China Manufacturing Gains Signal Fourth-Quarter Rebound
China’s manufacturing expanded for the first time in three months as output and new orders climbed, adding to signs growth in the world’s second-biggest economy is rebounding after a seven-quarter slowdown.
The Purchasing Managers’ Index climbed to 50.2 in October from 49.8 in September, the National Bureau of Statistics and China Federation of Logistics and Purchasing said today in Beijing. A separate survey from HSBC Holdings Plc and Markit Economics was at an eight-month high.
Shanghai’s benchmark stock index rose the most in three weeks as the reports added to evidence of a pickup in expansion this quarter after industrial production, exports and retail sales accelerated in September. The data may also reduce pressure on outgoing Premier Wen Jiabao to roll out more stimulus measures during a once-a-decade power handover that begins with a Communist Party congress next week.
“The worst is behind us already,” Joy Yang, chief Greater China economist at Mirae Asset Securities (HK) Ltd. in Hong Kong, said in an interview with Bloomberg Television. “Monetary policy has already done its job” and there’s “no way we will see another interest-rate cut because we think inflation is going to rebound.”
China’s economy expanded 7.4 percent in the third quarter from a year earlier, the slowest pace in three years. Bank of America Corp. in Hong Kong, this week raised its estimate for fourth-quarter growth to 7.8 percent from 7.5 percent while Nomura Holdings Inc. projects a rebound to 8.4 percent.
Surveys of manufacturing purchasing managers across Asia released today by HSBC and Markit Economics also improved, adding to evidence the worst of the declines in the region’s economies may be moderating.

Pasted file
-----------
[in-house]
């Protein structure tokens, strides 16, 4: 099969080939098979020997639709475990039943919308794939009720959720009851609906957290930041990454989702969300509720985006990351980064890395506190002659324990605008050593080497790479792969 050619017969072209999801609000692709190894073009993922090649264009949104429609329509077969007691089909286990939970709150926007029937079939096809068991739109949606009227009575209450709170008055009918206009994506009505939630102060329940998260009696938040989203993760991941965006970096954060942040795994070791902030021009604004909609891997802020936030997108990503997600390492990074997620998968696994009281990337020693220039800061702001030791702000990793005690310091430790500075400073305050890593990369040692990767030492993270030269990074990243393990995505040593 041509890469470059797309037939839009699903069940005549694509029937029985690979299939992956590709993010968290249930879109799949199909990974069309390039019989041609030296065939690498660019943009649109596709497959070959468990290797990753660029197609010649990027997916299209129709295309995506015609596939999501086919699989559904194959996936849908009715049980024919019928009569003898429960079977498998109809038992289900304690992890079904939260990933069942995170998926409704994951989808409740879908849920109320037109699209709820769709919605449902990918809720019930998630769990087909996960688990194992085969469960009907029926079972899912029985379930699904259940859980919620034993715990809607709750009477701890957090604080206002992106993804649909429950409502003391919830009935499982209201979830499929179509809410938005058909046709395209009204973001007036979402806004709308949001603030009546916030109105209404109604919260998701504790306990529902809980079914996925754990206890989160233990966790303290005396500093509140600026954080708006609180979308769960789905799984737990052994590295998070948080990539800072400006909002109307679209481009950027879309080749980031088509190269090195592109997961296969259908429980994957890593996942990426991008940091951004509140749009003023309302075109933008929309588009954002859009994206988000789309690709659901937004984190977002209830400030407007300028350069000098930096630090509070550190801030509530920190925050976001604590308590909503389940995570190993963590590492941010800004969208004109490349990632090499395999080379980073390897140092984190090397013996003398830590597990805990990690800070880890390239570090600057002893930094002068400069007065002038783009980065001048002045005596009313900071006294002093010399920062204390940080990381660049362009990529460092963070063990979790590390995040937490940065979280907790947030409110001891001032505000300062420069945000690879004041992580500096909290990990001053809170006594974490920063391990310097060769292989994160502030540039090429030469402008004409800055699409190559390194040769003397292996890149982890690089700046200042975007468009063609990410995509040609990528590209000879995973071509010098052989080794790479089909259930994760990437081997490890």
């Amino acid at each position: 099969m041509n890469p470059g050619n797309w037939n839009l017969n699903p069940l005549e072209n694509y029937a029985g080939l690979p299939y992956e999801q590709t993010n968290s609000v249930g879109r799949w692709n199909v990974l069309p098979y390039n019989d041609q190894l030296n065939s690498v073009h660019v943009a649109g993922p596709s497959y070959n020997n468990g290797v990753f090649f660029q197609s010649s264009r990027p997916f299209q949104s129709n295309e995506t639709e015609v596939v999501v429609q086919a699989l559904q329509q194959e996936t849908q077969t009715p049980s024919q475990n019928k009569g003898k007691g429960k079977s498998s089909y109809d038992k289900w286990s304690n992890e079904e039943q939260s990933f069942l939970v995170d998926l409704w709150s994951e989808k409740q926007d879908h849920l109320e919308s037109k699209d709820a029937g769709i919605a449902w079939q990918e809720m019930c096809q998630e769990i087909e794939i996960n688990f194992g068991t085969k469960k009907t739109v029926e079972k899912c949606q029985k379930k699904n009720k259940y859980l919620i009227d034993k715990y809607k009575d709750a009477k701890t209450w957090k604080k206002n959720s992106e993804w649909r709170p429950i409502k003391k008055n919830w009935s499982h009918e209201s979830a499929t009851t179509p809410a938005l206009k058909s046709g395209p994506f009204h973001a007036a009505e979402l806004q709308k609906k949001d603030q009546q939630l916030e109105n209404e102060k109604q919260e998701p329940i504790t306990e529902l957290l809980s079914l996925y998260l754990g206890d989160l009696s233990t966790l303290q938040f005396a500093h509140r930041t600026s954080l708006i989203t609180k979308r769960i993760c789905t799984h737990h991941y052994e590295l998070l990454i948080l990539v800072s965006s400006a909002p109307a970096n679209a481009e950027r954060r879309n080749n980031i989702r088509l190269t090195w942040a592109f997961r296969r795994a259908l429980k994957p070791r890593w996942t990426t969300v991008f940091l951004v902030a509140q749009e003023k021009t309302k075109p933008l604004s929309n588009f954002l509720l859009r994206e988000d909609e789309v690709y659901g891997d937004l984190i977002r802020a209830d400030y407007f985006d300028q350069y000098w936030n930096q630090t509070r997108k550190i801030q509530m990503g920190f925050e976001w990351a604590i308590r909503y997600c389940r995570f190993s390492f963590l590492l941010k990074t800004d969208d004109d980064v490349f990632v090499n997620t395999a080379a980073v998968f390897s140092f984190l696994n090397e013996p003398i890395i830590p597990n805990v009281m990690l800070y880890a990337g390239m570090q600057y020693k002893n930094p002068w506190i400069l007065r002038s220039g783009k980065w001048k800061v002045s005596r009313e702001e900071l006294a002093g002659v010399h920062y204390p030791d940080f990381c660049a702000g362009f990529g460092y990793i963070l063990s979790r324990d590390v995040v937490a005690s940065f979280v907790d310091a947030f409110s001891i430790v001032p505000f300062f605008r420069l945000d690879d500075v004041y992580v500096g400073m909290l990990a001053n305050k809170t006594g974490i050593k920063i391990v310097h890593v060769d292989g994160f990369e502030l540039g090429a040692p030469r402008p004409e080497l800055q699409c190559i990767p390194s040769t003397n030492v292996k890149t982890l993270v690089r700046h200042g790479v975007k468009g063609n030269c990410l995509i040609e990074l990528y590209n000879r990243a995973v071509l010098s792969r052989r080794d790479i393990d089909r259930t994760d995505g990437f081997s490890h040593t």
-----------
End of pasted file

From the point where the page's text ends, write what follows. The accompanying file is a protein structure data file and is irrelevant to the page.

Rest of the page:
The PMI for Taiwan was at its highest since June while a gauge for South Korea rose after dropping the previous month. India’s survey showed manufacturing accelerated for the first time in four months and in Russia the reading rose for a second month to its highest since May.
In the U.S., manufacturing probably expanded for a second month. The Institute for Supply Management’s factory index is expected to be at 51.0 in October after a 51.5 reading the previous month, according to a Bloomberg survey ahead of data due today. Manufacturing PMIs for the euro area and the U.K. are also due today.
Asian stocks fell as a forecast from Japan’s Panasonic Corp. of a loss 30 times bigger than analysts estimated overshadowed manufacturing improvements in the region’s economies. The MSCI Asia Pacific Index declined 0.2 percent at 5:32 p.m. in Tokyo.
The Shanghai Composite Index (SHCOMP), China’s benchmark stock gauge, rose 1.7 percent, its biggest advance since Oct. 9. The index lost 5.9 percent in 2012 up until yesterday on concern the slowing economy will depress earnings growth.
Copper gained for a third day, rising 0.6 percent at 7:05 a.m. in London. The Standard & Poor’s GSCI gauge of 24 commodities was 0.2 percent higher at 5:38 p.m. in Tokyo.
Forecasts for China’s official PMI ranged from 49.8 to 51.8, in a Bloomberg News survey of 30 economists that had a median estimate of 50.2. A reading above 50 indicates expansion. The index is based on responses from purchasing managers at 820 companies in 31 industries.